Two forces have shaped the economy over the past several decades: technology and globalisation. While fintech is usually a play on the former, Wise (formerly known as Transferwise) is a product of them both.
The company was founded in 2010 by two friends, Taavet Hinrikus and Kristo Käärmann. As origin stories go, theirs is well-rehearsed. The pair are originally from Estonia but met while working in London. Taavet had moved to the UK in 2006 in his role as director of strategy for Skype but continued to get paid in Estonian kroon. Kristo, a consultant at Deloitte, was paid in pounds, but needed Estonian kroon to make mortgage payments back home.
As anyone who’s tried will know, using the banking system to move money across borders can be a cumbersome process. Banks evolved to satisfy a mostly domestic customer base. A network of correspondent banks exists to facilitate cross-border payments but the number of intermediaries involved makes it slow and expensive.
Taavet and Kristo designed a simple alternative. Once a month they’d look up the GBP/EEK cross-rate on Reuters. Taavet would then transfer kroon to Kristo’s bank account in Estonia and Kristo would pay Taavet back in pounds. Both got the currency they needed at the prevailing rate without incurring any charges.
They soon realised that they were not the only two professionals in London with this problem. In 2010, there were nearly 4.5 million non-British nationals living in the UK, corresponding to around 8% of the population. The reverse numbers were also very high. Taavet had seen at Skype how a peer-to-peer system could disrupt telecommunications. With Kristo’s banking industry experience they resolved to do the same with currency exchange.
The two founders got regulatory approval and launched Transferwise at the beginning of 2011. Their timing was very good. Consumer groups were increasingly pushing back at the high level of fees UK consumers were paying for foreign currency. A complaint was lodged with the Office of Fair Trading about fees – estimated at £1 billion annually – as well as the lack of price transparency offered by the currency exchange services.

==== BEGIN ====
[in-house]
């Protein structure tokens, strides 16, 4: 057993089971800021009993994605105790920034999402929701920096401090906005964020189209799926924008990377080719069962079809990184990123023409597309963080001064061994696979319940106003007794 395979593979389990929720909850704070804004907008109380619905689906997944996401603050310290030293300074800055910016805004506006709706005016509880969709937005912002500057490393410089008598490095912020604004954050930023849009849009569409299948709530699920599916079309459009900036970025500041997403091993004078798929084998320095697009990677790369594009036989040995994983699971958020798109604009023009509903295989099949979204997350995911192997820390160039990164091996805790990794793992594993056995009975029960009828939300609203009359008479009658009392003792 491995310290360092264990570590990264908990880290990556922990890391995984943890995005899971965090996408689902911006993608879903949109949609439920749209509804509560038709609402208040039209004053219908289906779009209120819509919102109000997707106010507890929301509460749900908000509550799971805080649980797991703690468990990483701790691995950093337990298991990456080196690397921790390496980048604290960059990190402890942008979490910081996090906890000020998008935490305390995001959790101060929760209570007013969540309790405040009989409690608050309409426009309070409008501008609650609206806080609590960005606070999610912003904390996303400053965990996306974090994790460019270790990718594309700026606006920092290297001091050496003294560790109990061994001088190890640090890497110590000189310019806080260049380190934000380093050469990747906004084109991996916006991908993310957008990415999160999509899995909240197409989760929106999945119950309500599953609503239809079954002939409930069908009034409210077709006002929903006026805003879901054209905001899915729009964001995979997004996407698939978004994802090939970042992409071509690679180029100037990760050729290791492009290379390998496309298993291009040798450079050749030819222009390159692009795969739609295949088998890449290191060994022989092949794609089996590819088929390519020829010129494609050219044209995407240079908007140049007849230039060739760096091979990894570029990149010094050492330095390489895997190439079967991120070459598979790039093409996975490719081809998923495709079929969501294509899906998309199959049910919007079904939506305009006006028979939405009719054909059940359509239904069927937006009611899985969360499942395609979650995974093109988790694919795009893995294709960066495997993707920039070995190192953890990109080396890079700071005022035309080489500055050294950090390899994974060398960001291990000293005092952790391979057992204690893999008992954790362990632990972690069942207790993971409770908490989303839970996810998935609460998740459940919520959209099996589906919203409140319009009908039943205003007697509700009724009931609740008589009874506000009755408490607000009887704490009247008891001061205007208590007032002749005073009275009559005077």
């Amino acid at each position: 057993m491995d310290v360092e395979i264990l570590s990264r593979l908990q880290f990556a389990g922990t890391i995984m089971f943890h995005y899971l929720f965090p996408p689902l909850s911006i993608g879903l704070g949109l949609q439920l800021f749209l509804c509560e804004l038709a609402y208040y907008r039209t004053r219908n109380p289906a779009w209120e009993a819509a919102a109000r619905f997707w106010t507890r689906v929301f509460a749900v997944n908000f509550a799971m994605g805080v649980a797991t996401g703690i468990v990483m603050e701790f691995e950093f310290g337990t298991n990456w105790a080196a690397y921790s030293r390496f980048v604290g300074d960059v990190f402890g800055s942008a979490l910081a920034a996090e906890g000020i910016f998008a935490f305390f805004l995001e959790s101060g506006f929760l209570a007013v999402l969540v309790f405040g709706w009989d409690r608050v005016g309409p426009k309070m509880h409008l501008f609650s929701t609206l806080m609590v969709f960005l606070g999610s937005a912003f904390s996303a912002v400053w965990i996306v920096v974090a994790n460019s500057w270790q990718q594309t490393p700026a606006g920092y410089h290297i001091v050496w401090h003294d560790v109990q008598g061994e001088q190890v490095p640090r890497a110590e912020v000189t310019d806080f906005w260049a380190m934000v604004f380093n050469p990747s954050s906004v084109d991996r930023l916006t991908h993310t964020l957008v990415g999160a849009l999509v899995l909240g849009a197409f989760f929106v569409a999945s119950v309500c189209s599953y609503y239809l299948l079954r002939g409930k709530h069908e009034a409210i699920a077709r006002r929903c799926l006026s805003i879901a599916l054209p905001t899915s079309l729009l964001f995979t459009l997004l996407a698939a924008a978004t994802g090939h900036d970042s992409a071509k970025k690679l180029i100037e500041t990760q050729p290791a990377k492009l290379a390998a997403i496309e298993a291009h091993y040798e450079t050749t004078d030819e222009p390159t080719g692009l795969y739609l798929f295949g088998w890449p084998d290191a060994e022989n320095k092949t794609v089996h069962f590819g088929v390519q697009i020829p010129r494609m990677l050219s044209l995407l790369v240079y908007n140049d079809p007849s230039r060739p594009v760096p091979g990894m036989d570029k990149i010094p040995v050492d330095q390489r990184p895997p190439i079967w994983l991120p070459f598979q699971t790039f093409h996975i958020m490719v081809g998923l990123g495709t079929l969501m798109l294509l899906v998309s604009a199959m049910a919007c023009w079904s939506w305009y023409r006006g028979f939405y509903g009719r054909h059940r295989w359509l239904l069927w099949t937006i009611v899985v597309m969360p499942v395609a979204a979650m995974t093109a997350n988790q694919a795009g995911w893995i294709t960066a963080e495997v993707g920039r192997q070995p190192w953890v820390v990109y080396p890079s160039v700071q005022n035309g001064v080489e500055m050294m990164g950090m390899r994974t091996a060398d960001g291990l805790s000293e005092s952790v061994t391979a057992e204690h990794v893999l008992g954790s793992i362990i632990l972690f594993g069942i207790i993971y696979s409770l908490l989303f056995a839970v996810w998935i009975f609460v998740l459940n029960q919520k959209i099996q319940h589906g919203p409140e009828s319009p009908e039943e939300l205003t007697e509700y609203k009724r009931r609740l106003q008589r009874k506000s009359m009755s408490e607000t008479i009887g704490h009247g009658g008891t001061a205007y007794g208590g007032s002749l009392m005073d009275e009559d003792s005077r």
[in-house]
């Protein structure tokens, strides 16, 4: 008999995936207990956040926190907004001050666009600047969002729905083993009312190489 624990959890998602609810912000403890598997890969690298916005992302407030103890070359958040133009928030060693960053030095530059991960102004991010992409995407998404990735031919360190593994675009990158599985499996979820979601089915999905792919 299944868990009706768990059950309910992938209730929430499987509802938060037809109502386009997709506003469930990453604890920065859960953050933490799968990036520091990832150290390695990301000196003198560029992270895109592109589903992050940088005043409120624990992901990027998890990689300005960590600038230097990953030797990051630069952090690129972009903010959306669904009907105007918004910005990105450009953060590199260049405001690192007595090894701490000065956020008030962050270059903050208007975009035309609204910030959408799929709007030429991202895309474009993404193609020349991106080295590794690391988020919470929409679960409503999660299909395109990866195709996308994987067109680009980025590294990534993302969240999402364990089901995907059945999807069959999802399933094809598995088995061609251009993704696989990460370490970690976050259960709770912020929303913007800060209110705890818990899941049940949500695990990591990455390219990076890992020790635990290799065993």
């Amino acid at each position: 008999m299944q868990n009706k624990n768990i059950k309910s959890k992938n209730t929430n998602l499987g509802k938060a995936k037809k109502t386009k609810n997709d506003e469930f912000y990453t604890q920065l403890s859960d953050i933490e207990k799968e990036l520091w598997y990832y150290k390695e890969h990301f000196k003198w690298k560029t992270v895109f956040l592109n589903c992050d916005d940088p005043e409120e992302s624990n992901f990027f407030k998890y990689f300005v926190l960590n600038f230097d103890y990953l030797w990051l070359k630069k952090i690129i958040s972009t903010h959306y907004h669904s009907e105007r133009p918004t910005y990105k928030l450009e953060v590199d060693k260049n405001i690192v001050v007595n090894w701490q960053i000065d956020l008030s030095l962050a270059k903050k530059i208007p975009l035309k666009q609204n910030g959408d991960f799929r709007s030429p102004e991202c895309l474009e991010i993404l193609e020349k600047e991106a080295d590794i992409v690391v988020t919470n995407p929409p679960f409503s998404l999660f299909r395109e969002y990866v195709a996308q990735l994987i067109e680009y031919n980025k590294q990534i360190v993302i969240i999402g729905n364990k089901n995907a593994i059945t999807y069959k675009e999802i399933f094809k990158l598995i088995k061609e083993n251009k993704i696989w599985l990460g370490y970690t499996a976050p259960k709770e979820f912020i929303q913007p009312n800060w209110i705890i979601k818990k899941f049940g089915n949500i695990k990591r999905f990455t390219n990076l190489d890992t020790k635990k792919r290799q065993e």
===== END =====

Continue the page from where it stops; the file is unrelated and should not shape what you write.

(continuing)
In its early days, Transferwise marketed itself as a ‘peer-to-peer currency exchange’. Customers were told they could exchange currency with peers at mid-market rates, with Transferwise acting as a trusted third party. Initially, fees were fixed at £1 per transaction. The first currency pair the company supported was GBP/EUR. (Estonia joined the Eurozone at the beginning of 2011, so the founders could still use their platform to send money back home.)
Within five months of launch, the platform had done £1 million of volume and in its first year, it did €10 million. Taavet and Kristo raised $1.3 million of seed funding to take them through 2012. Their plans were to develop a scalable customer acquisition strategy, expand the range of currencies and increase revenue per payment. The pitch deck they used is fun to look back on.
Read on or listen to our conversation (recorded on June 21, 2021):
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Marc is a fellow MOI Global member, managing partner of Fordington Advisors, and author of Net Interest. He is a former analyst and hedge fund manager, most recently at Lansdowne Partners, with more than 25 years of experience in the financial sector. Marc is based in London.
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